Matthew MacNish said...

I have no idea what to say. I can't stop blogging, because I'm addicted to it, but I have no doubt it takes time away from my writing, without actually accomplishing much.

In some ways, I just wish I could find an agent, or get published, because then I would have a legitimate reason to stop. As is, it's hard to justify either way.

Linda G. said...

I think it's easy to get addicted to the instant feedback you get with blogging. You write something, you get comments.

The hard part about writing books is that you have to wait a long time to see if they "worked."

The ticket is, I think, balance. Don't feel guilty about taking a break from time to time. It's restorative, and your friends will find you again when get back. That's what RSS feeds are for. :)

Susan Flett Swiderski said...

A lot of the best agents tell writers to set up a blog to establish a "platform" of sorts. The irony, at least for me, is that now, after blogging for a while, the wagon is trying to pull the horse. Instead of being a means to an end, blogging is becoming an end unto itself. Time that should be spent on "real writing" is now spent on Blogger. Doing research for my blog posts, writing and editing them, visiting and commenting on other blogs ... instead of researching and writing and visiting my own bleeping book.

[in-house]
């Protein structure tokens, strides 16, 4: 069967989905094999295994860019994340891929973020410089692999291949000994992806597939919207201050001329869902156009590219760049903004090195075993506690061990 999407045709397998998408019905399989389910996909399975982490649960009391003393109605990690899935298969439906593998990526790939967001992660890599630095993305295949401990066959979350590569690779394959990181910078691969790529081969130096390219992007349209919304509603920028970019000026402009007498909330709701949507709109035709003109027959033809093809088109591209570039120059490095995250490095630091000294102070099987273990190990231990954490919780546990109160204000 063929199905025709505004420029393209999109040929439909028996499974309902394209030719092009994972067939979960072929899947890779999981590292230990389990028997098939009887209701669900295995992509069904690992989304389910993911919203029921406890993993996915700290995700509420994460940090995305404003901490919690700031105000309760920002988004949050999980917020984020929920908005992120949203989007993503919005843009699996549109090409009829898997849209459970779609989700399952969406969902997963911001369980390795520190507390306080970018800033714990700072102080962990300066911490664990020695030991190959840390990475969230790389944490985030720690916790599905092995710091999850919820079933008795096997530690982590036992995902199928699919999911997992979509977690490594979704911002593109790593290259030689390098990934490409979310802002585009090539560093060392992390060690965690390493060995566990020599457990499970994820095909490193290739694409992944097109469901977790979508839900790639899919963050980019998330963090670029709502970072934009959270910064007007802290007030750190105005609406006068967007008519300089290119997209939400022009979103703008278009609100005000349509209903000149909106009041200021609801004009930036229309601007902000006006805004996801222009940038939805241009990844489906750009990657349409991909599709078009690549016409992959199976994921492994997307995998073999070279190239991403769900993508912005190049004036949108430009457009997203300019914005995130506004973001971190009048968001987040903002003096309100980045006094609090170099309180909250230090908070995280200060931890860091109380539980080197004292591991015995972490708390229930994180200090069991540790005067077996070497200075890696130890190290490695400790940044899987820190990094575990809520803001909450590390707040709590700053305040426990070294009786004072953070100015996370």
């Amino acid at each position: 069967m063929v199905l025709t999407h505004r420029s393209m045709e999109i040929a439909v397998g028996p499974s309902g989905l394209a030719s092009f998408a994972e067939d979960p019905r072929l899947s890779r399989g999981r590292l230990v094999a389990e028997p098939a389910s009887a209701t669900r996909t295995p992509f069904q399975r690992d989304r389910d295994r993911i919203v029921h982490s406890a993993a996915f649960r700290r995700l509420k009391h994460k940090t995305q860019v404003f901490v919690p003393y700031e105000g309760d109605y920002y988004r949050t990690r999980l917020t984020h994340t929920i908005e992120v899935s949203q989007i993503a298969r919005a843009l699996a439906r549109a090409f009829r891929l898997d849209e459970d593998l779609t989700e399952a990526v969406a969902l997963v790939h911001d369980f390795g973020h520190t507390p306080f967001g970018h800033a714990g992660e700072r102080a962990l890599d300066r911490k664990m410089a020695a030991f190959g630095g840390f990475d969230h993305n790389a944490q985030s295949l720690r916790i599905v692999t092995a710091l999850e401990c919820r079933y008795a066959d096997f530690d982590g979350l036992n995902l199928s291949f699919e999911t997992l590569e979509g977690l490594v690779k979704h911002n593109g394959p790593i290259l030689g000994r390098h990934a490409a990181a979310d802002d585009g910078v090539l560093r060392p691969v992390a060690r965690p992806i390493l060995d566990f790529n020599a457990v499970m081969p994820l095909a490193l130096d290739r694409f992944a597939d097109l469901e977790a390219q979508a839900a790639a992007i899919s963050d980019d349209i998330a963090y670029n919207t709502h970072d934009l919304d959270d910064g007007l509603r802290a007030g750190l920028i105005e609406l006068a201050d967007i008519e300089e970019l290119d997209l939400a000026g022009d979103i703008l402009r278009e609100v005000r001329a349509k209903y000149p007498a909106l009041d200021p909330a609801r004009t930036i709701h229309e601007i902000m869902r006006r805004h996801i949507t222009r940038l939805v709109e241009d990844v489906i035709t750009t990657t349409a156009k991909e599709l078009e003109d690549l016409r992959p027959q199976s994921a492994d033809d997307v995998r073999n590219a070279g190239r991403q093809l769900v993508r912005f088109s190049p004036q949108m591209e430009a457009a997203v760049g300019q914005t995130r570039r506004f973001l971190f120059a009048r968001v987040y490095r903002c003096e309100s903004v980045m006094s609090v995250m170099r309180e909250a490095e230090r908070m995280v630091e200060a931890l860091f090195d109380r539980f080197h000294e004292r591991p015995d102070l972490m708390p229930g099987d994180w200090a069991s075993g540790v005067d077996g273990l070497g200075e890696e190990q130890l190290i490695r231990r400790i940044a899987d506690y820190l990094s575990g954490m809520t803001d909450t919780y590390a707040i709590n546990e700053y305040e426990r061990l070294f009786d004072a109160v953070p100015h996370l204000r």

So, YES, it is a problem. When I spend all that time on Blogger, I feel guilty for not finishing the editing on my book. But if I don't keep up with Blogger, I feel guilty about THAT. ARRRRGH! I truly admire the writers who have managed to strike a happy medium, and in spite of a strong presence on Blogger, are still finding time to churn out multiple books. (Like you!)

D.G. Hudson said...

I like blogging, but I do post less often than many. You have to find a comfort level in blogging, where it's not a chore.

I don't mind doing the blogfests on occasion, but right now I'm blogfested-out. Isn't it vacation time? Some socializing is good for us, too much is diverting.

I'm back to revisions and editing, and am working on a suspense in progress.